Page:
Twenty20 cricket has a lot to answer for, with its success prompting just about every sport in Australia to try its hand at an abbreviated format.
So far this summer, we have seen Fast 4 Tennis, Fast 5 Netball and the recently completed Nitro Athletics, all featuring modified rules.
In Auckland, rugby league continued its nine-a-side pre-season competition, while rugby union has been in the headlines for the Sydney Sevens and the Brisbane Global Tens this month.
And this week it is golf’s turn, with the World Super 6 event in Perth the first of its kind.
After 54 holes of regulation play from Thursday to Saturday, the final day of action will feature the top 24 players contesting just six matchplay holes to find a winner.
Packaged nicely for television, PGA of Australia Chief Commercial Officer Stephen Ayles hopes the event will be a success.
“If you’re successful in showcasing the sport in an event … then you generate interest and exposure for your sport,” Ayles told The New Daily.
“The more you generate interest and exposure, the more you get people going to the sport, and the more people want to play.”
Ayles said the shortened format could be readily adopted by any golf club.
“The way it has been designed is that this format can be replicated at pretty much every golf club,” he added.
“You just pick six holes that flow into each other that provide a nice combination of perhaps a par five, a couple of par threes and three par fours.”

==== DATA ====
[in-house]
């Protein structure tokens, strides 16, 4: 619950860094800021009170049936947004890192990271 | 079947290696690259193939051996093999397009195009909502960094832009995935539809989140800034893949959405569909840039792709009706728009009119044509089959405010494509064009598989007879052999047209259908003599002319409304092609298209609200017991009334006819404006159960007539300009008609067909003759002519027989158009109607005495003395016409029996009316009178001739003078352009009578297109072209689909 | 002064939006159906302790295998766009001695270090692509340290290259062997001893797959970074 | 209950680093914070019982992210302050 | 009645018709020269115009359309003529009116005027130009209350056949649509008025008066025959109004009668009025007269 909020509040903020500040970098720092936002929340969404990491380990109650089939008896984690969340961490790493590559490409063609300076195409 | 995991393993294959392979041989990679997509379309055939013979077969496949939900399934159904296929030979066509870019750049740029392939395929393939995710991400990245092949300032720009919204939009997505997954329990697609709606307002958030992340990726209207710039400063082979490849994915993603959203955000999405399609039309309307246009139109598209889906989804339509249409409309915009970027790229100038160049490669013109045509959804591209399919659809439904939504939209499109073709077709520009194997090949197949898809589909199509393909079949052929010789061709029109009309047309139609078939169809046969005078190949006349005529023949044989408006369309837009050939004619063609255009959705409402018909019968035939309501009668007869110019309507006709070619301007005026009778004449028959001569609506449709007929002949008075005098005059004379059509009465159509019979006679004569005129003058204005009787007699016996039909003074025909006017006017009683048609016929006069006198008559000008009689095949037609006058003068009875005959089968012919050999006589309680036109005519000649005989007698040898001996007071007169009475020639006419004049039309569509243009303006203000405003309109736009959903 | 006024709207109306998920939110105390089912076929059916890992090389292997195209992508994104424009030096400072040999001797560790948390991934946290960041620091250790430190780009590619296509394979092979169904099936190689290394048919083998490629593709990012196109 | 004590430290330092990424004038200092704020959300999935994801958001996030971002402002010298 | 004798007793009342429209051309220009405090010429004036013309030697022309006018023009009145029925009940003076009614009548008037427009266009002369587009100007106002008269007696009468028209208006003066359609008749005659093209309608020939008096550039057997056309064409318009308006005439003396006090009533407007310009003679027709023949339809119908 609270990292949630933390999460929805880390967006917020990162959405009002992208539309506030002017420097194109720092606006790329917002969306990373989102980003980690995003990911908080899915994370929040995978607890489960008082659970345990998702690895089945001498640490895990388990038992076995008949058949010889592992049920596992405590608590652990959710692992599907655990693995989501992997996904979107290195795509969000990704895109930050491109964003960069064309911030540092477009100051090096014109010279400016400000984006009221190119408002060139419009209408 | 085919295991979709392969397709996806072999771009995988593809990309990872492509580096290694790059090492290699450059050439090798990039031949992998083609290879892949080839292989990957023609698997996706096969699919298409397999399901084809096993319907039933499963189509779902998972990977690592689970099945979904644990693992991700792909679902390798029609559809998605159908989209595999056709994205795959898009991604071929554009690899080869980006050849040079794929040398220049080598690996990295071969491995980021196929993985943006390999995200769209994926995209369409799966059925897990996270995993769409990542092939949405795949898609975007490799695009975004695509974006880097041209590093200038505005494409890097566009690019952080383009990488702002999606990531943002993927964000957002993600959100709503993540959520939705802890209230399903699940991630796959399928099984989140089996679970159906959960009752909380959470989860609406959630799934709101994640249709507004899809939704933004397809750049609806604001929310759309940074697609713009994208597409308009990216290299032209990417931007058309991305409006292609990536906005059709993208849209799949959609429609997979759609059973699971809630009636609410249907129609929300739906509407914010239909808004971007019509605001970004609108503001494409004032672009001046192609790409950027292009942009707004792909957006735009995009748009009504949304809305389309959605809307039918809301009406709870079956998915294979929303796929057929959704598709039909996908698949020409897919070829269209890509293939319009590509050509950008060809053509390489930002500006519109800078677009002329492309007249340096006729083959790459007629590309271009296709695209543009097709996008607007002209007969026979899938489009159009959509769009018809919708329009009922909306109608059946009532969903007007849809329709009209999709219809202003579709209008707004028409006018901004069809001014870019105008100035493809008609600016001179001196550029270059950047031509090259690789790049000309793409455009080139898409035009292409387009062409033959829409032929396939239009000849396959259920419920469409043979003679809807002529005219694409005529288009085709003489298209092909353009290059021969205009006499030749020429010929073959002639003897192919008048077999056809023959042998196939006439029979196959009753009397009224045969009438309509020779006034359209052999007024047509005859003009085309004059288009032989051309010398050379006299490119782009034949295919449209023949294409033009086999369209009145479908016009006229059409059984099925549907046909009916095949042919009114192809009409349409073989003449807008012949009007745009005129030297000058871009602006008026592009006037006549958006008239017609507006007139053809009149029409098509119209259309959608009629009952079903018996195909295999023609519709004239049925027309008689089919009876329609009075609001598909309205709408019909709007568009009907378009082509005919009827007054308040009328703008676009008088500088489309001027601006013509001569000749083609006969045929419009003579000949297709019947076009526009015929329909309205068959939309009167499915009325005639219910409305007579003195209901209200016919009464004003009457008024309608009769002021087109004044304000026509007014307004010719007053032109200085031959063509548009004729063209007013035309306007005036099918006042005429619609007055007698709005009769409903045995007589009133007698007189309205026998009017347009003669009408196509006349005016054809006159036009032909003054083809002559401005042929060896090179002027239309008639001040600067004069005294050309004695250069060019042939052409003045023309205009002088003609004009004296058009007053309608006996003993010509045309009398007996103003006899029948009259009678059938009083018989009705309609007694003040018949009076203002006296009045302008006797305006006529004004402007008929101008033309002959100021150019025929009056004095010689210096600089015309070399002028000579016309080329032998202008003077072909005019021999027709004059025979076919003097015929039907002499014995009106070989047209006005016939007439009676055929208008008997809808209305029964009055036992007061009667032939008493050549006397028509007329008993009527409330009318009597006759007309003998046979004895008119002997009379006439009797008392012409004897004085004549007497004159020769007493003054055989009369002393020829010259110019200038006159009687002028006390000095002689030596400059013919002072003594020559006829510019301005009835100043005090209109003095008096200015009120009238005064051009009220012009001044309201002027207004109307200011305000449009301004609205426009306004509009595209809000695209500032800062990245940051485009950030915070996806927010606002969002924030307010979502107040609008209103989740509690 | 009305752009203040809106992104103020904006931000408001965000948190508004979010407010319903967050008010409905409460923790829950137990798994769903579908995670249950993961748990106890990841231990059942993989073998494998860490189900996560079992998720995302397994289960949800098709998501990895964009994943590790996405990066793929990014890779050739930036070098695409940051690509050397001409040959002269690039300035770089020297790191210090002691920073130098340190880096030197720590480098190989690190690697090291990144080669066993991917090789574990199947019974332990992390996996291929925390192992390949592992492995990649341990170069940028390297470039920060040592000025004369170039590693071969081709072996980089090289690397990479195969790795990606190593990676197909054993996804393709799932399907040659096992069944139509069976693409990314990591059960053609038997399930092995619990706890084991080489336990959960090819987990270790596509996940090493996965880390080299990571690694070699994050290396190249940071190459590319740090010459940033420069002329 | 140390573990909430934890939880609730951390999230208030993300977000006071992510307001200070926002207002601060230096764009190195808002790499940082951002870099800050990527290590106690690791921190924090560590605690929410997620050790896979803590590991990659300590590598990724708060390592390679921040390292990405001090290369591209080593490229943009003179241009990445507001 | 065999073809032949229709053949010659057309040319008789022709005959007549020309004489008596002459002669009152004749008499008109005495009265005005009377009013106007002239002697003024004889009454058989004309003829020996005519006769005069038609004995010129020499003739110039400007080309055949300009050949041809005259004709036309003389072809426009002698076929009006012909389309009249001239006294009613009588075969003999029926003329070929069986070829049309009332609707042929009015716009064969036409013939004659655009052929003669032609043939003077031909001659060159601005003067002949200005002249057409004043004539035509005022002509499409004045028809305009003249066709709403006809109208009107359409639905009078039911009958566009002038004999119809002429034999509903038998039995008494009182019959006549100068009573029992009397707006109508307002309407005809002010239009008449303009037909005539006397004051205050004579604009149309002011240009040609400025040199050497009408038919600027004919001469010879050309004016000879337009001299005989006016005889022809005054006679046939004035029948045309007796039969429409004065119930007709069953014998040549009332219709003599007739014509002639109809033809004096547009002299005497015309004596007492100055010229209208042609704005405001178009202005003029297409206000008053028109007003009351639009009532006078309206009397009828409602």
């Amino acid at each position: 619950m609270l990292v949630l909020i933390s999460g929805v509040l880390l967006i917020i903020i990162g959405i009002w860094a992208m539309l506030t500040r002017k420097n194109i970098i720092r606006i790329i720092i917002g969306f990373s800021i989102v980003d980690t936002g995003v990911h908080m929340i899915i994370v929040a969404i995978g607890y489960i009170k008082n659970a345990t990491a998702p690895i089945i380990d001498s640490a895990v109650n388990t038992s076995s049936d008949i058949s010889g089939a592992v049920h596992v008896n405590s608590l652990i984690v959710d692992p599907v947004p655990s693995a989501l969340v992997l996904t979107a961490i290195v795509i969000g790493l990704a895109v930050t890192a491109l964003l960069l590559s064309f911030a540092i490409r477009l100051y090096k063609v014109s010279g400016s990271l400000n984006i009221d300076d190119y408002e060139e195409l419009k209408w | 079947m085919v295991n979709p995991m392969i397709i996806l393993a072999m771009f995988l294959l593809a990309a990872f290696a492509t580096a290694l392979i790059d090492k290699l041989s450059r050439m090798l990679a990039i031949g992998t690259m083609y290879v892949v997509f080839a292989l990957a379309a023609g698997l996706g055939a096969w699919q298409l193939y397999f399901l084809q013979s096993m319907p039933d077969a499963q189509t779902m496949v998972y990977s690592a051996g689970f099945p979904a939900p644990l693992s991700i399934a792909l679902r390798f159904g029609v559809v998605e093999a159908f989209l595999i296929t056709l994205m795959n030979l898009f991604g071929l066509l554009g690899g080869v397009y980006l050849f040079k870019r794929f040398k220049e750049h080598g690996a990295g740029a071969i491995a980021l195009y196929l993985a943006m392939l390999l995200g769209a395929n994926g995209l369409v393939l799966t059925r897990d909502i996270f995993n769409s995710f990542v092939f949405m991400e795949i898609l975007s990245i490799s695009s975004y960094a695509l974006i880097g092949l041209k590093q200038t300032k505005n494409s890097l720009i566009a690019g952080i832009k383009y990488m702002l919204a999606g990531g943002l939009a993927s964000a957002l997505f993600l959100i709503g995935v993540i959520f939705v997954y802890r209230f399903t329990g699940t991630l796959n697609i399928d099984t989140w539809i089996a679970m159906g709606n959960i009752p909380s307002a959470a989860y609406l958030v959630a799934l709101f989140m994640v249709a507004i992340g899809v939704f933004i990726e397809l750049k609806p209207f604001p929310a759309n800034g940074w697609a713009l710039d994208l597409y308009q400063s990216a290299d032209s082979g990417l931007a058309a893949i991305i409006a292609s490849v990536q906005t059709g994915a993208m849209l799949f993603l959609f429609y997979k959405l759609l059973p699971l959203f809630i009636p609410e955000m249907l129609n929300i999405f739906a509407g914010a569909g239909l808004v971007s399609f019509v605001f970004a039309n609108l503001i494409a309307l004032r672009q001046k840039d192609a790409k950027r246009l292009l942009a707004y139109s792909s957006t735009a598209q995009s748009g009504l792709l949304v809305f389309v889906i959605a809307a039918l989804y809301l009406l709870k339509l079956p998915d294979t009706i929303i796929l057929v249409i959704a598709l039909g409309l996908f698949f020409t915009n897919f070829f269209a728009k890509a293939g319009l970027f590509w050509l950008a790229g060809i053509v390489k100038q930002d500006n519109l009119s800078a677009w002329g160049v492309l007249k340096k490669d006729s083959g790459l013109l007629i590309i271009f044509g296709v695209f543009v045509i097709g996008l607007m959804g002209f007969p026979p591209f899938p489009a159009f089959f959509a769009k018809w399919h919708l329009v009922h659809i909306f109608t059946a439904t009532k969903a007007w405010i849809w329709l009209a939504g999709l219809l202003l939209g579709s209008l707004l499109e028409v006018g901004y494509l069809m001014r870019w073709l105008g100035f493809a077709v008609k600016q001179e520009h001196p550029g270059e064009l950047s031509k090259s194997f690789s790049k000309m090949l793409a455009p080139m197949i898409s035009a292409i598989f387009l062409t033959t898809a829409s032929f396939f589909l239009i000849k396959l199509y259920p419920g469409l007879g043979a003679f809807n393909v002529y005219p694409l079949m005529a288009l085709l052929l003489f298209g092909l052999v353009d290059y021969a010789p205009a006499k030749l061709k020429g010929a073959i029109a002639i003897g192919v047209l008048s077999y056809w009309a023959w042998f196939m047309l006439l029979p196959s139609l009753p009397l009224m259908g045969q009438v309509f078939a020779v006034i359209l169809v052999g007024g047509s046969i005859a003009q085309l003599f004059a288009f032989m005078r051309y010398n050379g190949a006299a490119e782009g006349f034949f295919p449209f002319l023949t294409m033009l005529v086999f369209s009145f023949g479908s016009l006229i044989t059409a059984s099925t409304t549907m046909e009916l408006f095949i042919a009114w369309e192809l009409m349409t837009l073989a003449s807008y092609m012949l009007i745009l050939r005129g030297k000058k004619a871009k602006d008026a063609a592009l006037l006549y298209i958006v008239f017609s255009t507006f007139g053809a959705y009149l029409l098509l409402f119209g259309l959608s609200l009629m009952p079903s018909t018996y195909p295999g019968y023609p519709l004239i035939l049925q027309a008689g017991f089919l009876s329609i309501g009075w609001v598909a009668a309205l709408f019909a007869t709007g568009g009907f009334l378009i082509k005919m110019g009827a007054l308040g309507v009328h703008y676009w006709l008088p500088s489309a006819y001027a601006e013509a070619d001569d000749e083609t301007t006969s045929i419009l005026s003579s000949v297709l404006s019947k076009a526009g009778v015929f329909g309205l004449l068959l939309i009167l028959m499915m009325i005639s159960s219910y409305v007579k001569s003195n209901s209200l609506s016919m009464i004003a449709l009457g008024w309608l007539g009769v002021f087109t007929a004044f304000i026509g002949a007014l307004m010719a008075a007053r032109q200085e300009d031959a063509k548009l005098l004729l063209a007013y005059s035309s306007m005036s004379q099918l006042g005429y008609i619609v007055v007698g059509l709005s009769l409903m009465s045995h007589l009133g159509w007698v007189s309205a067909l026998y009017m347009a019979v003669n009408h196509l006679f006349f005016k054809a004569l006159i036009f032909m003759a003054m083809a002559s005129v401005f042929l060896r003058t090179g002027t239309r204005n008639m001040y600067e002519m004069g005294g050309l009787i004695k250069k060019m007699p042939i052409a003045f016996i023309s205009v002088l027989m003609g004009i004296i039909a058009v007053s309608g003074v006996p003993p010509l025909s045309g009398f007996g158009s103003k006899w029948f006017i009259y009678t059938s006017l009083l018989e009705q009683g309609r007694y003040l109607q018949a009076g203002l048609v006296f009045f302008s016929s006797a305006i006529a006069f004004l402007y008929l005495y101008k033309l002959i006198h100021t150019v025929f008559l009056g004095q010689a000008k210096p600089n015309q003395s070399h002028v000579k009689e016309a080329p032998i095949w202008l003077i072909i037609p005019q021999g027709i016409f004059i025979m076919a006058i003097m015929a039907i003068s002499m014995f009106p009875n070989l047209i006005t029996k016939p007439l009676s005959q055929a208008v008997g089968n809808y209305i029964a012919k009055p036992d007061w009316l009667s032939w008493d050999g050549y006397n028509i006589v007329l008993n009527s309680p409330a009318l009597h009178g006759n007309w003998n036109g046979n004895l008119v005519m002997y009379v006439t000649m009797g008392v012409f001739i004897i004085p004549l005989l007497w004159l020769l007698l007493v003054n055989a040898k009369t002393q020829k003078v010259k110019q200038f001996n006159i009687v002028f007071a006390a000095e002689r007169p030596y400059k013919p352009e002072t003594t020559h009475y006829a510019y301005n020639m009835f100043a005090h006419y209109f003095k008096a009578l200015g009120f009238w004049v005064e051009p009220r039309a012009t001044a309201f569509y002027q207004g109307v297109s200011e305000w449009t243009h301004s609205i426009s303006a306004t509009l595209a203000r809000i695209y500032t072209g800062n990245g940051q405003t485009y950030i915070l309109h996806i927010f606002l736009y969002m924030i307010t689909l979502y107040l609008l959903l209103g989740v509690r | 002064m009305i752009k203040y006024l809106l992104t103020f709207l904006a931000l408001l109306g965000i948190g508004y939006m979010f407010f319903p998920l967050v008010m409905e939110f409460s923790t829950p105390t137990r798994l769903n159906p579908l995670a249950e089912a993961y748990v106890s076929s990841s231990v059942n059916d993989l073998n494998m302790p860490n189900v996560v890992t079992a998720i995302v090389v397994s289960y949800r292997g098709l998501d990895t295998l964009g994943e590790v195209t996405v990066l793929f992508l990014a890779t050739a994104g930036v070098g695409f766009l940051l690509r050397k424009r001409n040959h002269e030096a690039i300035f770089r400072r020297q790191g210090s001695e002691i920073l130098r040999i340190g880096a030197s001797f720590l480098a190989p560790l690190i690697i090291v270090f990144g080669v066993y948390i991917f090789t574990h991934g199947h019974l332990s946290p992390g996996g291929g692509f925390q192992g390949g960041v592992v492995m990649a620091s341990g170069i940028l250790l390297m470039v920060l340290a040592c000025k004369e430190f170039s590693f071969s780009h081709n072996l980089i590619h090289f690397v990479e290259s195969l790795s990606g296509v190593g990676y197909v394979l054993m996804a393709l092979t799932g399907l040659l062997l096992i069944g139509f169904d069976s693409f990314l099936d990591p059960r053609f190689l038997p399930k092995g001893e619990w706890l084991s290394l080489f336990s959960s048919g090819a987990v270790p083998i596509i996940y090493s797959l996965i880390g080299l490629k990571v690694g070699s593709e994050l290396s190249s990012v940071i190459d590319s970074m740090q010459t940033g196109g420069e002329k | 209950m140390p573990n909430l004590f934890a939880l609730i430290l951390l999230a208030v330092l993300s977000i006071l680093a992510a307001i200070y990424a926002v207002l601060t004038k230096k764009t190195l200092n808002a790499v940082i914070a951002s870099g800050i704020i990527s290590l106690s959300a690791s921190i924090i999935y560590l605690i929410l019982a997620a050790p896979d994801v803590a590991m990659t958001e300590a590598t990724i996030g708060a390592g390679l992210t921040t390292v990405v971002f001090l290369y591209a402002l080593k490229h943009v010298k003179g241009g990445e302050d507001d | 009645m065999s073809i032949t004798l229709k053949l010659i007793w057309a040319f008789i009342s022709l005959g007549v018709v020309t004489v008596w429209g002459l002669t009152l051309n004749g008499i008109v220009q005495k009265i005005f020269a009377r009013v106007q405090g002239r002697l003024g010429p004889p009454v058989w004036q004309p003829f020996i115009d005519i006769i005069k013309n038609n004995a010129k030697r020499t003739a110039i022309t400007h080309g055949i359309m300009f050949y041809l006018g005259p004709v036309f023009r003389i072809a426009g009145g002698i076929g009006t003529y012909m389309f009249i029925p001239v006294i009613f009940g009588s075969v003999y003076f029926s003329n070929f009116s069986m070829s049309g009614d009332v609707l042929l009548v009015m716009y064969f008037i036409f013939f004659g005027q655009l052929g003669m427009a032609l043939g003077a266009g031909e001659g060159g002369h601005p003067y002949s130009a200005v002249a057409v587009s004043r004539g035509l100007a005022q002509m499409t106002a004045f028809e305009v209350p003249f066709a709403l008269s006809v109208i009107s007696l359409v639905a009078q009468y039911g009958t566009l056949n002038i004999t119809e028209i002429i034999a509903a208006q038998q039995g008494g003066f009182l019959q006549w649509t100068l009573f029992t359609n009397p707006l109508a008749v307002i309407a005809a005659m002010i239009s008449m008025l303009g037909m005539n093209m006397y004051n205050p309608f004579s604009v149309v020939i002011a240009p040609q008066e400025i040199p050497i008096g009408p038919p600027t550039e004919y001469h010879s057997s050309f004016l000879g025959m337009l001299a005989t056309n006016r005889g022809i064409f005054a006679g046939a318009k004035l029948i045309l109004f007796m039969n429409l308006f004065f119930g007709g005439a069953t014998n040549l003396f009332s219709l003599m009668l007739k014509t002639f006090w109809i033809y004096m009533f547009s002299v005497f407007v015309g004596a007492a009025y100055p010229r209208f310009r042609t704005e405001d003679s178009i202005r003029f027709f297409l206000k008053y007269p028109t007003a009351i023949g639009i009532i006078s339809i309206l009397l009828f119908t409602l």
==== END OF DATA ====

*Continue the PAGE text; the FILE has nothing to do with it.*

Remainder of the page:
You can be sure the golf world will be watching on Sunday.
After all, change is something that even the very best players, such as former world No.1 Rory McIlroy, have demanded.
Aussies Robert Allenby and Marcus Fraser will play in a field that includes internationals Alexander Noren, Thorbjorn Olesen and Nicolas Colsaerts.
The Nitro example
Like golf, athletics often struggles for mainstream media coverage in Australia.
But that all changed with the Nitro Athletics series, in which Usain Bolt put the innovative team-based event on the back pages.
Dual Olympian Dave Culbert, the promoter of the series, told The New Daily that Nitro was designed with fans and television viewers in mind.
“The reality for athletics was that no commercial broadcaster was interested – even if it was the Olympic trials – there was no commercial sponsor and no crowds,” he said.
So Mark Arbib – the former federal sports minister and now president of Athletics Australia – in conjunction with former Australian runner John Steffensen, and his friend Bolt, conceived something new with greater appeal.
Culbert said that athletics simply had to change.
“[In standard athletics], the athletes warm up out the back, get introduced 90 seconds before their race, run, wave, and leave,” he added.
“The idea behind Nitro is that the athletes will be out on the track for the whole night, they’ll warm up in front if the crowd, they’ll sit with their teams in a team bunker, and they’re mic-ed up so there’s interaction with the crowd.
“All of those things are taking the sport to a completely different place.”
Culbert sees another positive to the Nitro series: “I think it will keep Usain Bolt in the sport for longer. He likes athletics and he wants to do it for fun.”
Increased longevity has been evident in cricket, with several star players retiring from the longer forms but clearly enjoying playing on in the various Twenty20 leagues around the world.
Buy-in from star athletes, increased fan engagement and non-stop action packaged in a broadcast-friendly format is the new normal in professional sport, while “a quick game’s a good game” is now the mantra at all levels.
And any sport that isn’t adapting is already withering and fading from view.